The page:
Opinion & Analysis
OPINION: This week's decision by TransTasman Resources to appeal the decision rejecting its application to create a new export industry dredging for ironsands off the sea floor in the Exclusive Economic Zone is no surprise.
Nor, perhaps, was the initial rejection of the application by the decision-making committee (DMC) appointed by the Environmental Protection Authority to consider TTR's marine consent application under the new regime governing activity in New Zealand's vast offshore resource area.
As the Parliamentary Commissioner for the Environment, Dr Jan Wright, noted in her recent report on onshore fracking for oil and gas, the first applicant for a new activity often faces far higher hurdles than those who follow.
In this way, she warned, the landscape could become unwittingly dotted with fracking sites by virtue of the initial applicant's hard yakka. This is just one of the unseen but real tensions in the endless battle to create a balance that's both politically and environmentally sustainable between environmental protection and economic expansion.
Indeed, the Environmental Defence Society will also be appealing, with likely cross-appeals against whatever TTR comes up with. As always with EDS, its position will be considered, reasonable and will state for the record that it supports mining as long as the environmental impacts can be adequately managed.
The rub is that the DMC concluded after nearly two months of hearings that the environmental impacts of seabed mining were simply too uncertain to allow a management regime to be imposed. It questioned the commercial viability of the scheme, found that TTR had not engaged sufficiently with affected stakeholders, and that in its view the application was "premature".
For TTR, which spent six years and $70 million on environmental impact assessments, mining infrastructure planning and community engagement, that last charge must have been a particularly bitter pill.
How much more could we have done, the Wellington-based company, backed mainly by Australian and American investors, will be asking?
The answer to that, however, is that there is much more TTR can and could have done. Its chief executive, Tim Crossley, told BusinessDesk earlier this week that if the process had been undertaken in Australia - where mining is part of the national fabric in a way that it never has been here - the EPA hearing process would have been a venue for negotiated compromise.
With that in mind, it was almost certainly unwise of TTR to claim on the first day of hearings that it wasn't commercially feasible to take a staged approach to the project.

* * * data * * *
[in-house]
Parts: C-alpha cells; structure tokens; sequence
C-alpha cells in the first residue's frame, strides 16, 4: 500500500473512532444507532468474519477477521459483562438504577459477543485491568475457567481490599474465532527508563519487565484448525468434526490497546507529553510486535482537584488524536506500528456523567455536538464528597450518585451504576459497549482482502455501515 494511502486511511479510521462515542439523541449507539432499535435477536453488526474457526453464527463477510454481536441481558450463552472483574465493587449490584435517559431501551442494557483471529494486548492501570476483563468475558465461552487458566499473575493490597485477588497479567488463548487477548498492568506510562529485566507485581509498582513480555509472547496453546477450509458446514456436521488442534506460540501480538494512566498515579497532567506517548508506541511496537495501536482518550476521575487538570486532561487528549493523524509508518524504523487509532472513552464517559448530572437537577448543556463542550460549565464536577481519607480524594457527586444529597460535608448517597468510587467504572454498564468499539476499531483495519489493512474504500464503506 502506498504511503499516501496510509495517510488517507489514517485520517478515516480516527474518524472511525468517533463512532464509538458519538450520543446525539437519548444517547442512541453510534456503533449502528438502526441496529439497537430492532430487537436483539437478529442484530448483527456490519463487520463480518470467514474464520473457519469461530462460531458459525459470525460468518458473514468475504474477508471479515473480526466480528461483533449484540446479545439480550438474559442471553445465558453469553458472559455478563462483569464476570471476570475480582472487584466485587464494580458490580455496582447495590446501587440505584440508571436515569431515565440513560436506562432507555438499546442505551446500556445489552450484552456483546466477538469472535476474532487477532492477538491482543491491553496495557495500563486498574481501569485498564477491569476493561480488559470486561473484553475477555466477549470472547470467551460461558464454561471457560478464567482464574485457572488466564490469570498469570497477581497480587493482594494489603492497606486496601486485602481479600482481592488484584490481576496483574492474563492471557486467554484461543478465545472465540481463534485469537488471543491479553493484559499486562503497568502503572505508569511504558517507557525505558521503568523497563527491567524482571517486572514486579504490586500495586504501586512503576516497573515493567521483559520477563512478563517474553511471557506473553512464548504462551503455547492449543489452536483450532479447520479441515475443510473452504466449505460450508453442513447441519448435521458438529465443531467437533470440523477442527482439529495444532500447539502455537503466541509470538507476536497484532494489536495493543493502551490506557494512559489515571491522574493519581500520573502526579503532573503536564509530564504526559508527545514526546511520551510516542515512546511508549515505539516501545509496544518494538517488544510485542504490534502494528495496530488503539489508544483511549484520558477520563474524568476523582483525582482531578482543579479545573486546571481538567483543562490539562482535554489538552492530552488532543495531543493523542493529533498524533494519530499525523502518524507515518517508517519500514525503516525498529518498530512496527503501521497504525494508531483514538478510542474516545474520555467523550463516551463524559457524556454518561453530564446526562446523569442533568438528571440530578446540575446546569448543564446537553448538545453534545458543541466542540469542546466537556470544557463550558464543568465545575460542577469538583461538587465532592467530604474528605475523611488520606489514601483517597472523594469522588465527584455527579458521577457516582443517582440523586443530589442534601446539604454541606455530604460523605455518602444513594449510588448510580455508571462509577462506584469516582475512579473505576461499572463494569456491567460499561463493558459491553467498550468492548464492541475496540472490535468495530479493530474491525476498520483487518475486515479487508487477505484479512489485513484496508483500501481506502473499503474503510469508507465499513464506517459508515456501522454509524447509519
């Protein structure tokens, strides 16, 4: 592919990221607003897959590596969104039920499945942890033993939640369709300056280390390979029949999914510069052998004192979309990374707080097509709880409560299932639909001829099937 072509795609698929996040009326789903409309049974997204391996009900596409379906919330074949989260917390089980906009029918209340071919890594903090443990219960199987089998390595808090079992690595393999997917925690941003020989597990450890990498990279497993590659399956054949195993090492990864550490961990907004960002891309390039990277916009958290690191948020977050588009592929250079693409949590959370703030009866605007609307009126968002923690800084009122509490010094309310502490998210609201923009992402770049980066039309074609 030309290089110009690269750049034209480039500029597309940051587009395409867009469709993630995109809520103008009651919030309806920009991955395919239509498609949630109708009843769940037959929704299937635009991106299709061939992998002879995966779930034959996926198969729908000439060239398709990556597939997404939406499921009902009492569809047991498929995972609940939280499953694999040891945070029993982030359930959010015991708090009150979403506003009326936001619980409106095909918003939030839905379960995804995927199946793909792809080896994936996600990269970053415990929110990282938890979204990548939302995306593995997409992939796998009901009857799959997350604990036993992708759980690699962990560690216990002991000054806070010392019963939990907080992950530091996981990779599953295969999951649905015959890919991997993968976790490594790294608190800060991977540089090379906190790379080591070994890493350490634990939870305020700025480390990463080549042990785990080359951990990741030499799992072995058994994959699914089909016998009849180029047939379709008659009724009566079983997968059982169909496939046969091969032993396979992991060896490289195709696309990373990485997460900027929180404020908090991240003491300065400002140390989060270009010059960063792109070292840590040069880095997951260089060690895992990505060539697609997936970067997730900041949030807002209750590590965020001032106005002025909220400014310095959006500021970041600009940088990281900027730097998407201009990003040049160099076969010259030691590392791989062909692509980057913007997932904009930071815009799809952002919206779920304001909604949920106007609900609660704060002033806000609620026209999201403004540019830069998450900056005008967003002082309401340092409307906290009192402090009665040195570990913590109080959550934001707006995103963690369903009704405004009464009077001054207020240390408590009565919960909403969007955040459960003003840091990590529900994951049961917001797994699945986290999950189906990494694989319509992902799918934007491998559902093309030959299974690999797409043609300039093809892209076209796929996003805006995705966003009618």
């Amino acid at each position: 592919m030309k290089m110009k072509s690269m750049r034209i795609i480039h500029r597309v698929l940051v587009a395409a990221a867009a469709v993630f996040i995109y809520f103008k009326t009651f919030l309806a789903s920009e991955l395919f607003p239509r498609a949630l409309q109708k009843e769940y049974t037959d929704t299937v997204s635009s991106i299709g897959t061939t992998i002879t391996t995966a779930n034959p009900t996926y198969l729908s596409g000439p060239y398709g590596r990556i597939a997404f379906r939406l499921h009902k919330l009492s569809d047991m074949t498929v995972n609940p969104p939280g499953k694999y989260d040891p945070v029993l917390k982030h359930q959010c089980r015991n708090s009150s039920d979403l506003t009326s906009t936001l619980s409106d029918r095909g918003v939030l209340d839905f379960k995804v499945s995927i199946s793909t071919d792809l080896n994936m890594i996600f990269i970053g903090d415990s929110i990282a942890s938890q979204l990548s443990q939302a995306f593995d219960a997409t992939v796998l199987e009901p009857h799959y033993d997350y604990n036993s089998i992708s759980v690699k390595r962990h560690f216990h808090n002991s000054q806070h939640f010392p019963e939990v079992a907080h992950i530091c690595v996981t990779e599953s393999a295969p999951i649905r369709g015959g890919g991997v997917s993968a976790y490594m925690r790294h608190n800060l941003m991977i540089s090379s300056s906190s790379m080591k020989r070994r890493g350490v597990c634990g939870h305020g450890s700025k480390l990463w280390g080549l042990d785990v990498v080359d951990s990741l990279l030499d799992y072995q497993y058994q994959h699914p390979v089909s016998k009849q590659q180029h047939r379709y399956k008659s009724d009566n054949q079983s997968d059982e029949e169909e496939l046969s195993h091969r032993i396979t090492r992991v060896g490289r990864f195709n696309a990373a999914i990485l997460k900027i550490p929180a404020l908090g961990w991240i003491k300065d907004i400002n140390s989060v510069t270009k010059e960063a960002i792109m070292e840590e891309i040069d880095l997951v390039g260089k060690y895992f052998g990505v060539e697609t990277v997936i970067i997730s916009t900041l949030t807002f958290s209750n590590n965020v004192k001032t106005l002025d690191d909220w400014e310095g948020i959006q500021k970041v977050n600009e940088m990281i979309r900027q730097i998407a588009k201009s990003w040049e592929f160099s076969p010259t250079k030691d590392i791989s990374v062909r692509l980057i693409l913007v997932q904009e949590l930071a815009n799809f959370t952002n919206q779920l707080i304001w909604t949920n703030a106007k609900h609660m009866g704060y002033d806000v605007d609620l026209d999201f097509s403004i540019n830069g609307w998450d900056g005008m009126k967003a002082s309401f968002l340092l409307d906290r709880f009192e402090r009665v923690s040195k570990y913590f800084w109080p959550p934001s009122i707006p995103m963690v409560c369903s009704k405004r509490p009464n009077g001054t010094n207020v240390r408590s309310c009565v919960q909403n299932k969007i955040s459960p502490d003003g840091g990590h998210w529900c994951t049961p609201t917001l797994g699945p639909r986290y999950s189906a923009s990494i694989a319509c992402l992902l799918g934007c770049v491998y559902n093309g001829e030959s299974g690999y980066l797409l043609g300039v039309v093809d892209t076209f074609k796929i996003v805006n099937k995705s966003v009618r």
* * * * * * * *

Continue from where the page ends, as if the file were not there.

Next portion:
In fact, at the 11th hour, TTR was belatedly proposing alternative approaches to the issues arising in the hearings. It will be working hard now to come up with other alternatives, on the assumption either that an appeal will succeed and at least a partial rehearing will be required.
Either that, or it will have to apply for a marine consent all over again, if it can convince its investors the high costs and uncertainty are worth the risk of a second rejection.
What Crossley, and the mining sector generally, didn't expect from the EPA process was what it describes as a "binary" approach - a yes/no, on/off switch approach.
It's a fair bet the government didn't see that coming either. The EEZ legislation and accompanying regulatory impact statement assumed that uncertainty would be dealt with by an "adaptive management" approach. The DMC, however, rejected that approach.
However, the government did accept the risk that in developing a long overdue environmental regime for the EEZ, there was always a chance the environment would have a total win.
Not that environmental activists opposing TTR' plans were so confident.
Kiwis Against Seabed Mining were left pinching themselves over the TTR decision, many having assumed the process was a David and Goliath-style stitch-up.
It's useful for the EPA's broader credibility that the TTR decision showed that's not the case.
However, it's important that this new regime now be rigorously tested in the courts to ensure that the regime has been implemented as intended and to guide future decision-making.
If not, then it's almost certainly curtains for any seabed mining activity ever occurring in the EEZ.
To many New Zealanders, that would be excellent news.
Anticipated royalties of around $50 million or so a year, new annual export receipts of perhaps $150 million and between 200 and 400 local jobs are a price worth paying, some argue, for ensuring the despoilation created on land by mining isn't transferred to the oceans.
What that position fails to account for, however, is that if it doesn't happen in New Zealand, it will happen somewhere else and the resources this country uses on a daily basis for modern life will be supplied by other countries, many of which don't share our concern for high quality environmental management and regulatory process.
It's difficult to see why that would be a better outcome.